To forewarn you, some of this is going to be my own views, and they seem to differ from yours.
Swearing isn't a problem by itself
If I stand in an empty room and shout obscenities and no one can hear, does it matter? No.
Offense is in the mind of the listener
If I say a word in your language which I don't understand, it is not offensive until you hear it and interpret it. Offense is a choice made by the listener to be offended.
Thus, offensive language is entirely context-dependent
The lesson to teach a child about swearing is that it is part of speaking for the benefit of those who are listening. So, we don't swear in front of young children because they won't understand that these are words that cause offense. We don't swear at teachers or parents unless we want to offend them and make them angry.
Not swearing is a reasonable choice if you don't know whether people will be offended or not
You can make it clear that you do not accept offensive language, and that you will assume they are trying to make you sad or angry if they swear in your presence. Further, you can point out that unless you know everyone in the room is fine with swearing, it is better not to swear because you might upset someone when you didn't mean to.
You can even suggest that the simplest thing is to never swear, then you don't have to worry about it.
A word is made of sounds
I have a real issue with just teaching children that all swearing is really bad. Swearing is just a bunch of sounds put together, and by themselves they are meaningless, not some sort of magical phrase. Further, it fails to teach children that the central point of language use is the context of the listener - that all language, the tone in which you say it, etc, is capable of causing joy or suffering in others, and that you have to think about the impact of what you're saying.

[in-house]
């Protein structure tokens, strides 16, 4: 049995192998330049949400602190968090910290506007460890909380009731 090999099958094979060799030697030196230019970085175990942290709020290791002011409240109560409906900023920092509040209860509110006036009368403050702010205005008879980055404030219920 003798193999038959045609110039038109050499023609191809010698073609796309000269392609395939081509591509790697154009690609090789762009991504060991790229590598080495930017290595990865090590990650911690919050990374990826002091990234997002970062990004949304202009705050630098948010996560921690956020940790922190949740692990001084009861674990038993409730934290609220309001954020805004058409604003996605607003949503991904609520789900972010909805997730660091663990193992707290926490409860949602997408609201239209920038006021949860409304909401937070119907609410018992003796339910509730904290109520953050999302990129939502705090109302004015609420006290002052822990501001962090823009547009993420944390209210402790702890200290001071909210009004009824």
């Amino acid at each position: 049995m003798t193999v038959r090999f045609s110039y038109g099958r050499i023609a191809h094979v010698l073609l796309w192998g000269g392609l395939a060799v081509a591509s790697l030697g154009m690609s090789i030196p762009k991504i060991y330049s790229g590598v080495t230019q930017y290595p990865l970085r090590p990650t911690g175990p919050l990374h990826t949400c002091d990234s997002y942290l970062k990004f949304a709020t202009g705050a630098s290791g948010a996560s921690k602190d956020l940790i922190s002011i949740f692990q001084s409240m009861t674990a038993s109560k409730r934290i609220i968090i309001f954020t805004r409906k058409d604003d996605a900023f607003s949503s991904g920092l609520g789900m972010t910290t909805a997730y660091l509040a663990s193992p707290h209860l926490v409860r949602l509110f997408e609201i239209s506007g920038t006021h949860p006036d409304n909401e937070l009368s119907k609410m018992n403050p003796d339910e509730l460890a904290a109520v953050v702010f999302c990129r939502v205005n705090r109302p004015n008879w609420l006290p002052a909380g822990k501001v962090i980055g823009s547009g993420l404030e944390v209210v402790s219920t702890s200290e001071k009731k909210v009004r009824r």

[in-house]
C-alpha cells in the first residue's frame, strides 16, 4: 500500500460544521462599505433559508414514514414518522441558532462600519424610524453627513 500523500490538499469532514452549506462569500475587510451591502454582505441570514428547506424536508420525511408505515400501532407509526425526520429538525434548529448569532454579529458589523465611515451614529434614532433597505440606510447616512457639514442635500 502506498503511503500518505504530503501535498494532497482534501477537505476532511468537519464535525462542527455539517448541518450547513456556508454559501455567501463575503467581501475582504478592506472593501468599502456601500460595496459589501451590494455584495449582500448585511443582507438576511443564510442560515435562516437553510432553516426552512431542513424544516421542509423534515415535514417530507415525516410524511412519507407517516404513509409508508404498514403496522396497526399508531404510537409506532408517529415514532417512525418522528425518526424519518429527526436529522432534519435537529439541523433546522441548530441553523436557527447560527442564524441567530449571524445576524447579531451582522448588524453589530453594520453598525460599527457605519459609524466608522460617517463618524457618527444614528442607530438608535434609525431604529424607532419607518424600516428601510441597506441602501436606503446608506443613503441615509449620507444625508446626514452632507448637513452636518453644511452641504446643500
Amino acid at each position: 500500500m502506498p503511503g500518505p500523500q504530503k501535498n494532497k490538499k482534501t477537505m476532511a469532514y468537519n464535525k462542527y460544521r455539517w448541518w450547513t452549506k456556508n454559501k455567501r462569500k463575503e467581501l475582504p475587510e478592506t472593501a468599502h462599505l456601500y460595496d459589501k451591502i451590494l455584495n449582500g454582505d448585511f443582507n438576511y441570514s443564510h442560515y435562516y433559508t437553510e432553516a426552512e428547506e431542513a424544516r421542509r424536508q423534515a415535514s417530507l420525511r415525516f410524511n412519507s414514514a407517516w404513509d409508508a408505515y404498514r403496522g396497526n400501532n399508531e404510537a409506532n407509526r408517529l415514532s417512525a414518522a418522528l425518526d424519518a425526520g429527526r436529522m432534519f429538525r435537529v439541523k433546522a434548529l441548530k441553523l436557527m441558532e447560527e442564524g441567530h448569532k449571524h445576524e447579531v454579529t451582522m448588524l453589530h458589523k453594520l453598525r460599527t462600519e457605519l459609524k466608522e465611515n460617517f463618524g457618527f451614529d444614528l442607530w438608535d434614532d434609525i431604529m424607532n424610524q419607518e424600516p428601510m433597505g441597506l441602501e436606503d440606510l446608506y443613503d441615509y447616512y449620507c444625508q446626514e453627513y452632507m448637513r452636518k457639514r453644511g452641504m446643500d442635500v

Frankly, swearing is the easiest way to learn that principle, so I would use it as an opportunity to teach them the concept rather than a rule they will become happy to break with their friends because it's forbidden.
Or, you know, teach them an over-simplified view of the world and wait for it to bite you when they're teenagers.
What to do in that social situation?
If you are in a situation where you feel your child is being influenced towards bad behaviour, then take them out of the situation. However, I would argue (given the above) that swearing itself isn't a particularly big problem, especially for a 9 year old who likely knows all the swear words anyway.
"Rough" children are not a problem, so avoid moving your son away from people just because of their social class. The problem is that you disapproved of their behaviour. However, in their context, it could be harmless (per the above discussion about context). That's why I've described my views on swearing, so that you can hopefully understand that you can explain why we don't use those words at home later. You don't need to be scared of your son hearing the words or even for the toddler. Nobody is harmed by hearing swear words. The key is for your son to learn the context, not for him to be shielded from some terrible utterance.